In the past, we’ve reviewed archery form, good and bad, in the movies and TV. Katniss, Merida, and Oliver Queen all got positive marks, and Hawkeye took a drubbing (though I later allowed as how he didn’t look that bad in the film; not great, but not as bad as I’d originally thought he would). Well, now it turns out it’s not really his fault anyway.
The latest photos from the set show director Joss Whedon demonstrating an alleged “archery pose” for actor Jermey Renner, and suddenly it all becomes clear; Renner’s archery mistakes in the first film can be laid squarely at Joss Whedon’s door. Let’s take a look.
We can forgive the backward lean as dramatic license, trying to create a dynamic image in what is actually a fairly static activity. More problematic are the raised shoulder, the lack of an anchor (the hand touching the face so he knows where his arrow is), the weak wrist on the draw-hand, and the death-grip on the imaginary bow.
Here’s David Aja’s illustration of archery form from the cover of the first issue of his and Matt Fraction’s critically-acclaimed Hawkeye comic series. Notice that there is a straight line from the rear elbow to the point of the arrow, and the bow arm is parallel to it. Notice that the hand is firmly touching the face just below the cheekbone. This is the traditional method of shooting; competitive archers drop the hand a little lower, anchoring under the chin. Notice that the string is in front of his eye, touching his nose, not pulled back behind his ear as Whedon is demonstrating. This is super-important, because aiming is accomplished by looking down the shaft of the arrow (for trad shooters) or by aligning the string to the bow (for Olympic-style); in either case, if the arrow is off to the side of the face, it’s not going where the archer is aiming, and he’ll have to compensate by shooting to one side. Now look at the smaller illustrations: the relaxed grip on the bow, the position of the hand with the thumb pointed toward the target, the elbow rotated to get it out of the way. All elements missing from Whedon’s attempt. The second small illustration shows the hand coming off the string. That only works if the wrist is straight and the knuckles flat. Making a fist on the string guarantees the arrow will go a couple of feet to the side, because the hand has to pull sideways to come off the string, fouling the shot.
He looks awkward and uncomfortable. There’s no line of action, no drama, no power. He looks like a guy who has never touched a bow before and isn’t quite sure what to do with it, and, because he was showing the actor what to do, the actor (and character) looked awkward and uncomfortable as well.
We all know that movie fighting, martial arts and sword-fighting look nothing like the real thing. That’s because those activities have to be slowed down and made broader, both for safety and so the audience can follow the action. Movie sword-fighting involves a lot of big sweeps of the arm, swords clashing together all over the place and carefully choreographed movements to create the illusion of a fight without the pointy things ever getting close to anybody. Real sword-fighting is quick and controlled, with smaller parries and more contained movement, keeping the weapon as close as possible to the target area, and it happens really fast. People watching a bout will often wonder what just happened.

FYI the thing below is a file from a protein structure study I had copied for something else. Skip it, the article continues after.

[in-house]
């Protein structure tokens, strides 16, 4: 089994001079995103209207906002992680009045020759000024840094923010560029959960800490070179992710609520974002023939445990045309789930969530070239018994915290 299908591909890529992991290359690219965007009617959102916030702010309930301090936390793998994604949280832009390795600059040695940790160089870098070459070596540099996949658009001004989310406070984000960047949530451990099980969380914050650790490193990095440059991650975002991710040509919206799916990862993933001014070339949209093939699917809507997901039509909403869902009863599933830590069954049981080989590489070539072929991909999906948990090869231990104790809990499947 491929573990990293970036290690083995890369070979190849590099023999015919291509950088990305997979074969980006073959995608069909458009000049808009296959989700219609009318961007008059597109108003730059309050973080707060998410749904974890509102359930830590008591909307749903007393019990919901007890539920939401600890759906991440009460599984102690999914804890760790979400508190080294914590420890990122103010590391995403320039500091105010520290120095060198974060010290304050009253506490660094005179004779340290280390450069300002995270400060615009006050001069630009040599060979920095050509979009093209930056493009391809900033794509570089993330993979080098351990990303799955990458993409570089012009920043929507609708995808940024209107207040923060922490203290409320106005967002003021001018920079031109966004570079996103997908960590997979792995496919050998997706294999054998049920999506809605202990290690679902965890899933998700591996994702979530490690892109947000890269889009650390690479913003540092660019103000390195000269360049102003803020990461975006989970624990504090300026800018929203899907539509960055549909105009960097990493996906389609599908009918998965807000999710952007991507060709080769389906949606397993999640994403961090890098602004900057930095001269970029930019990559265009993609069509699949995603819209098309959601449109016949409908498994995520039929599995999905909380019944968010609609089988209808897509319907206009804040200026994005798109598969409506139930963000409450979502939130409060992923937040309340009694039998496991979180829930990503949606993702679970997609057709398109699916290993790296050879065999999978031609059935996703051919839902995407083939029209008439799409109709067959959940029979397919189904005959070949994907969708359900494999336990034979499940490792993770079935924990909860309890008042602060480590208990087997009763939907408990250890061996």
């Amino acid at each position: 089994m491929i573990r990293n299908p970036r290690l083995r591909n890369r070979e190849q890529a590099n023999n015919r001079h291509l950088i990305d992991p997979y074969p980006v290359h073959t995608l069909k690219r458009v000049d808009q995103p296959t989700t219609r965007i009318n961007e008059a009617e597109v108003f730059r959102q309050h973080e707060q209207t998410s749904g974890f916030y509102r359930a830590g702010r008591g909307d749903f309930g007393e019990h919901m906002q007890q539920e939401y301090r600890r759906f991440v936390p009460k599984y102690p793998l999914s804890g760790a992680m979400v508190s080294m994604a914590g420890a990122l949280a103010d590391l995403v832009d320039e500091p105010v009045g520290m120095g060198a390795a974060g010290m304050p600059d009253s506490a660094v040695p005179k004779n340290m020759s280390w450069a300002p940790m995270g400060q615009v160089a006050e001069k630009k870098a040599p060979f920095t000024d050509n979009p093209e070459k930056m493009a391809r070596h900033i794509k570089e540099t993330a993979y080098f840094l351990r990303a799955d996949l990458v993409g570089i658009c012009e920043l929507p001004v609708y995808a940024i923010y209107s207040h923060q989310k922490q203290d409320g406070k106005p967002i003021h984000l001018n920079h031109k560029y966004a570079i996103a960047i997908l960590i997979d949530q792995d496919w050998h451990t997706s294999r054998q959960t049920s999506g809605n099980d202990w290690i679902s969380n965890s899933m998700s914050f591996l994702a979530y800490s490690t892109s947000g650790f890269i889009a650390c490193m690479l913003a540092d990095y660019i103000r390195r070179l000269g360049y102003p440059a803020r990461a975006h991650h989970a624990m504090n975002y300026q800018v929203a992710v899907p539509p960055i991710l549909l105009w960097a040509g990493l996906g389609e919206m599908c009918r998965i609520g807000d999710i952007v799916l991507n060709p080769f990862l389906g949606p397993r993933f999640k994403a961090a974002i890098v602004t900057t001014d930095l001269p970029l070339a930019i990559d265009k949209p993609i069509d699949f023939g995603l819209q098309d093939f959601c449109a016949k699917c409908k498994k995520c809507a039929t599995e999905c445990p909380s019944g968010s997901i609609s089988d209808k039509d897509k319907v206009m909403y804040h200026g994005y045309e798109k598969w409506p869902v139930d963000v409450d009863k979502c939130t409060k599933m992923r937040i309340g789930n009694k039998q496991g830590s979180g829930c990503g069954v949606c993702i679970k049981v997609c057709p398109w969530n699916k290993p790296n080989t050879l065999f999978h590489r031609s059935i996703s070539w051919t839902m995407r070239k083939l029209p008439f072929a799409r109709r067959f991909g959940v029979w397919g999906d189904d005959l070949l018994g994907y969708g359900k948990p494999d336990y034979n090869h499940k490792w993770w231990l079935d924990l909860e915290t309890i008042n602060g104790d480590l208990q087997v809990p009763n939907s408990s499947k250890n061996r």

That’s not the case with archery. There’s no such thing as “movie archery” or “stage archery.” The real thing is safer for the actors, and, more importantly, it looks better. There is no reason to ever do it wrong except for ignorance and apathy.
Mr. Whedon, here’s the thing:
You’re making a movie that will cost about a quarter of a billion dollars. You have a character who is known for doing one thing better than anybody in the world. It will cost you about $100 and take maybe two hours to show the actor how to handle a bow convincingly, eliminate all the things that make him look amateurish, and make him look like he actually knows how to do that one thing well. In the process, his confidence in the role will be visibly enhanced, because he will know what he’s doing and why instead of faking it, and that confidence will transfer to the rest of his performance. His scenes will look more believable, more dynamic, more convincing, and more interesting, because real archery looks a lot better than fake archery. Doesn’t it make sense to spend $100 of your $250,000,000 budget to make sure one of your lead characters looks like he knows his job? Especially if it will greatly enhance his performance in the non-archery scenes?
Archery is one of the fastest-growing sports in America today, largely due to the triad of archery movies from 2012, Hunger Games, Brave, and Avengers. Your portrayal of it has brought literally thousands of people of all ages out to archery ranges all over the world to learn an exciting sport. Don’t you owe it to those fans to honor them with at least a token gesture of an attempt at accuracy?
Seriously, Joss, buddy, pal… arrange for yourself and Mr. Renner to spend an afternoon with a competent coach and learn the half-dozen details that will make Hawkeye look like a real archer. You’ll be glad you did.
See you on the range.